By Cheryl Krueger (Guest Contributor)
Multi-million dollar advertising campaigns attest to a thriving perfume industry in North America and the European Union. An average of three new perfumes per day were released in 2011 alone. But not everyone is high on perfume. The International Fragrance Association (IFRA) adheres to a self-regulatory Code of Practice (perfume enthusiasts liken it to Hollywood’s Hays Code, and regularly introduces restrictions to protect consumers and the environment from potential perfume-induced dangers. France’s fragrance industry battles constant proposals from the European Commission to restrict or ban materials like natural oak moss and coumarin, longtime cornerstones of classic French perfumery. In North America especially, there is a growing movement toward fragrance-free zones, and legislation protecting office workers from the imposing, even toxic sillage of their colleagues.
This love-hate relationship with perfume is not a new phenomenon. As the modern French perfume industry boomed in the nineteenth-century, perfumers found themselves defending the safety of natural and synthetic materials in fragrant cosmetics. These included face powders, lotions, bath milks, pastes, pomades, and liquid perfumes. Concerns about the danger and abuse of perfume were expressed not by regulatory committees, but in manuals of beauty, etiquette and hygiene, the popular press, and medical treatises dealing with nervous disorders and hysteria.
Though warnings of perfume’s moral and biological toxicity were often overstated, there was one product that may have lived up to the hype: the Lance-parfum Rodo.
Other print ads for perfume in the late nineteenth and early twentieth centuries emphasized handkerchiefs, one of the many accessories that served as vehicles for personal perfuming.
In fact, perfumers’ manuals show that liquid perfume (parfum liquide) was synonymous with handkerchief perfume (parfum pour le mouchoir).
So what was unique about the lance-parfum Rodo?
It happens that the device was as much a pharmaceutical product as a fragrant accessory.
Patented in 1897 by chemical manufacturer la Société Chimique des Usines du Rhône, the lance-parfum Rodo was the serendipitous reincarnation of an ethyl chloride dispenser called the Kélène lance chlorure d’ethyle, which preserved ethyl chloride in portable, single-use glass or metal tubes for use as local and general anesthesia.
The Société Chimique des Usines du Rhône manufactured both pharmaceuticals and synthetic perfume ingredients. One day violet fragrance spilled into ethyl chloride, and an idea was born. Like its medical prototype, the lance-parfum was a portable projection system for (now perfumed) ethyl chloride, released automatically when the seal was broken. When liquid ethyl chloride meets warm air, it vaporizes. This is good news for linens and white handkerchiefs.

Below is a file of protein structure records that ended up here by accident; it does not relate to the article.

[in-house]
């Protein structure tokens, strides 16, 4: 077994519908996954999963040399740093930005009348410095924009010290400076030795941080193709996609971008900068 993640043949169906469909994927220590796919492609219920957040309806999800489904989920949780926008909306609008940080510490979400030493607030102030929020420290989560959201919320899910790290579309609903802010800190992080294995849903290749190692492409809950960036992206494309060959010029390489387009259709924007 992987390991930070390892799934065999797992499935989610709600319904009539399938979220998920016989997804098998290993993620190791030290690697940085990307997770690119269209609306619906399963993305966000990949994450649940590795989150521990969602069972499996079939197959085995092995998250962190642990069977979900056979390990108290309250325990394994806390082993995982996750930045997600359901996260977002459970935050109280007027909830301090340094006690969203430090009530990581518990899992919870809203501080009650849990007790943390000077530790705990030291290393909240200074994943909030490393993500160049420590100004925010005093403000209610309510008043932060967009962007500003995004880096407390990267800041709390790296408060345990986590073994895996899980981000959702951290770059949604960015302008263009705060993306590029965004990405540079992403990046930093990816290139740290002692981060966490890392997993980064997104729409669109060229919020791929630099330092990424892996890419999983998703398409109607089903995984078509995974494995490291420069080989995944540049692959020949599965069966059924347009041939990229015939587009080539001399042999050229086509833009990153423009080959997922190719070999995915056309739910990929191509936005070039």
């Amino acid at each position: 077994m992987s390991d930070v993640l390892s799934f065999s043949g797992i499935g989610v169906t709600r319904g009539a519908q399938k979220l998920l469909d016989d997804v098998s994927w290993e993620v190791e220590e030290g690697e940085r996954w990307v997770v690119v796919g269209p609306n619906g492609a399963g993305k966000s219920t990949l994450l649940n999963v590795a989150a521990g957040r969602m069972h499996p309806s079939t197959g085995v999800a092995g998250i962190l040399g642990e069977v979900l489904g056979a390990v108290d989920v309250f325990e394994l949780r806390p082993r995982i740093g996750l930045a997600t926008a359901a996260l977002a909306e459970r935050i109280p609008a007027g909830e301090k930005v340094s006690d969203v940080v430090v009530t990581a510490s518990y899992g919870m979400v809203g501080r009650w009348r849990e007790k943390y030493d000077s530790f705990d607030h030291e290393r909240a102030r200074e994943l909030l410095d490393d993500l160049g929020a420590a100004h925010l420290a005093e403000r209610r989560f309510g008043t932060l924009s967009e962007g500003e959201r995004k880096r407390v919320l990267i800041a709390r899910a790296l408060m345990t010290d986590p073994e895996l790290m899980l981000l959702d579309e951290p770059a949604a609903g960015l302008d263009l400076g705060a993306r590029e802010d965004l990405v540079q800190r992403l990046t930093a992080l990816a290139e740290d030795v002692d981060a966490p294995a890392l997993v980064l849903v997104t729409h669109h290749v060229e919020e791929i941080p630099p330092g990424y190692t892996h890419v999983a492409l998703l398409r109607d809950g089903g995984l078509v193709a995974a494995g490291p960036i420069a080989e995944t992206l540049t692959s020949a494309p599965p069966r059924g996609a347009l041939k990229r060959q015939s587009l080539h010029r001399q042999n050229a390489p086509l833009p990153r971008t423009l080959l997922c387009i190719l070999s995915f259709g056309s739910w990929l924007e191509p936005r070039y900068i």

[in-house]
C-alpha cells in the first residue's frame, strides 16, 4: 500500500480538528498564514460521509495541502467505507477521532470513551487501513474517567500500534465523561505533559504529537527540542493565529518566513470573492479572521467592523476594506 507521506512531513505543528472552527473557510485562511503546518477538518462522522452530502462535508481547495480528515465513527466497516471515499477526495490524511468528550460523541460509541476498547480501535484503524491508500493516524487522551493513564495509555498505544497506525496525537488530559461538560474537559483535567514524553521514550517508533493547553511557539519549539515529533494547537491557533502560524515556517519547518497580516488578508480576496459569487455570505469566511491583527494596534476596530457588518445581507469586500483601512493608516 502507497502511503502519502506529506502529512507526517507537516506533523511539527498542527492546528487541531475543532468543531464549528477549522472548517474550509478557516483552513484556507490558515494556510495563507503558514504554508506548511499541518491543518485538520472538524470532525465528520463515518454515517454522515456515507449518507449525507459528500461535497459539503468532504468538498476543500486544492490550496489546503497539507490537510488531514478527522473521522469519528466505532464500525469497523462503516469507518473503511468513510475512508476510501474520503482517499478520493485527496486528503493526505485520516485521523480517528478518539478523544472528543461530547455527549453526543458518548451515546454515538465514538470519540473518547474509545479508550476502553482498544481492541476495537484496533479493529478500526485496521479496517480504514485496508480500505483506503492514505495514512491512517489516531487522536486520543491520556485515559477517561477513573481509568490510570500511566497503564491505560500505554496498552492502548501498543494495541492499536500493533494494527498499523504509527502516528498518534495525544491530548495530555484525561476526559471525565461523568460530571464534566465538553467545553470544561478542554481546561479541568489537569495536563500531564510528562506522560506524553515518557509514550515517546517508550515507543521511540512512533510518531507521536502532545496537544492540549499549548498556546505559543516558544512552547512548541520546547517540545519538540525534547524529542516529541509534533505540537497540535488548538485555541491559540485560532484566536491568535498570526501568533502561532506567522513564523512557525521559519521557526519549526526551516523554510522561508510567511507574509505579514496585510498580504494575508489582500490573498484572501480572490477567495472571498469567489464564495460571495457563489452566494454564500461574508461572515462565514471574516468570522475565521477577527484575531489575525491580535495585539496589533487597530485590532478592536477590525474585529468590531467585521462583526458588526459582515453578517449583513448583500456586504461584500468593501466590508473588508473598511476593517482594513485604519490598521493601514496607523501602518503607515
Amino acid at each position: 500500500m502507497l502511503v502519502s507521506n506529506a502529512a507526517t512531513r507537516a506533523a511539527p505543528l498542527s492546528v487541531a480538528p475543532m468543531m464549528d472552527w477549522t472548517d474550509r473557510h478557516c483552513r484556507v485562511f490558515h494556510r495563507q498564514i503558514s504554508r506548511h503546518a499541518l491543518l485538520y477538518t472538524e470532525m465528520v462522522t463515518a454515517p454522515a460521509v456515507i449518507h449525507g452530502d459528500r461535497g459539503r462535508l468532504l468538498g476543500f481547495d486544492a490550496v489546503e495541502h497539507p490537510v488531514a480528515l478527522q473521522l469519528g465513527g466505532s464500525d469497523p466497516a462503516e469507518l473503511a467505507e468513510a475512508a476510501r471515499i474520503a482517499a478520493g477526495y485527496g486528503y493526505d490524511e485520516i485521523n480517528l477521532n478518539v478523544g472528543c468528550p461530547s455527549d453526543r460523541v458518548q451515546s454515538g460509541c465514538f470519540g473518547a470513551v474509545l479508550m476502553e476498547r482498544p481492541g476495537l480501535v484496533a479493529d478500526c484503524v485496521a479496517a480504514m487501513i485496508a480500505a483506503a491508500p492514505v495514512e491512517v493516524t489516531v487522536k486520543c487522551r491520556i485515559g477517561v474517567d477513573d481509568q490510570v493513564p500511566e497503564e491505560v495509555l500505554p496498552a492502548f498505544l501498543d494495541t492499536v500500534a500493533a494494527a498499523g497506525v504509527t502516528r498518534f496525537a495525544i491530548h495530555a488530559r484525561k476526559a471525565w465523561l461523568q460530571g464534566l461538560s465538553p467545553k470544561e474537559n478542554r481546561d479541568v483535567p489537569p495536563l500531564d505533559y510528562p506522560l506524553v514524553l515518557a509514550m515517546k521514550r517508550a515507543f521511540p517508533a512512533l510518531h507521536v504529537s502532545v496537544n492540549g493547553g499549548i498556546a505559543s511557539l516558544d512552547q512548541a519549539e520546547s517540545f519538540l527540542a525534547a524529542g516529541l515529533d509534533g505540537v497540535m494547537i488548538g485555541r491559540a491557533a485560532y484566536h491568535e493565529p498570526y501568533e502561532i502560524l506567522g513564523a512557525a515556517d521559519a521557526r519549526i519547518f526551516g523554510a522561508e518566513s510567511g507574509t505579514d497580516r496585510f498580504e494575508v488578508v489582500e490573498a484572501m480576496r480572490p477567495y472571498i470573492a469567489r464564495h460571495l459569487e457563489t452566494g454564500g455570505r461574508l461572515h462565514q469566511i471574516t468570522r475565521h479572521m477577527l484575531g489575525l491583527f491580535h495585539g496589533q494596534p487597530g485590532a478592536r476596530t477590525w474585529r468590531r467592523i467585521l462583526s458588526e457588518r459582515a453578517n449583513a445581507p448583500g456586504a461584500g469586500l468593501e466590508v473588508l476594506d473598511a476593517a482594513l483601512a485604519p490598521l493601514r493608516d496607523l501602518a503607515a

The Lance-parfum Rodo was manufactured in a variety of scents, including heliotrope, hyacinth, lily-of-the-valley, and Peau d’Espagne. Still, the gadget is absent from popular manuals by perfumers such as Septimus Piesse, whose works were reissued in French and English throughout the nineteenth century. A column in the August 1911 issue of the trade manual La Parfumerie moderne summarizes the chemistry and mechanics of generic “lances-parfums,” emphasizing the refreshing sensation produced by solvents including ethyl chloride, but also deeming the gadgets dangerous because they are highly flammable (“Recettes et Procédés Utiles”107-108).
The lance-parfum was heavily marketed at the Rio Carnival, where users reportedly suffered intoxication, hallucinations, and cardiac trouble. Due to deaths related to lance-parfum abuse, the product was finally outlawed in the 1960s.
Was lance-parfum swooning similarly rampant in fin-de-siecle France? If so, not for long. Though other French companies applied for patents, the threat of the Great War brought most marketing plans to an early halt. (1) It is possible, though, that the presence of ethyl chloride-based perfumes helped to fuel less convincingly substantiated reports of eccentric fin-de-siècle perfuming, such as subcutaneous perfume injection, perfume drinking, and the unusual case of a scent-huffer getting high on Guerlain’s groundbreaking 1889 Jicky perfume. (2)
 For a detailed review of the development and patent history of the lance-parfum, see Raynal, Cécile and Thierry Lefebvre, “Le Lance-parfum. Un matériel médical devenu accessoire de carnaval.” Revue d’histoire de la pharmacie 56.357 (2008): 63-79.
 Reported in Antoine Combe’s Influence des parfums et des odeurs sur les névropathes et les hystériques (Paris: A. Michalon): 1905.
Cheryl Krueger is Associate Professor of French at the University of Virginia. You can read more about alleged fin-de-siècle perfume abuse in her article Decadent Perfume: Under the Skin and Through the Page.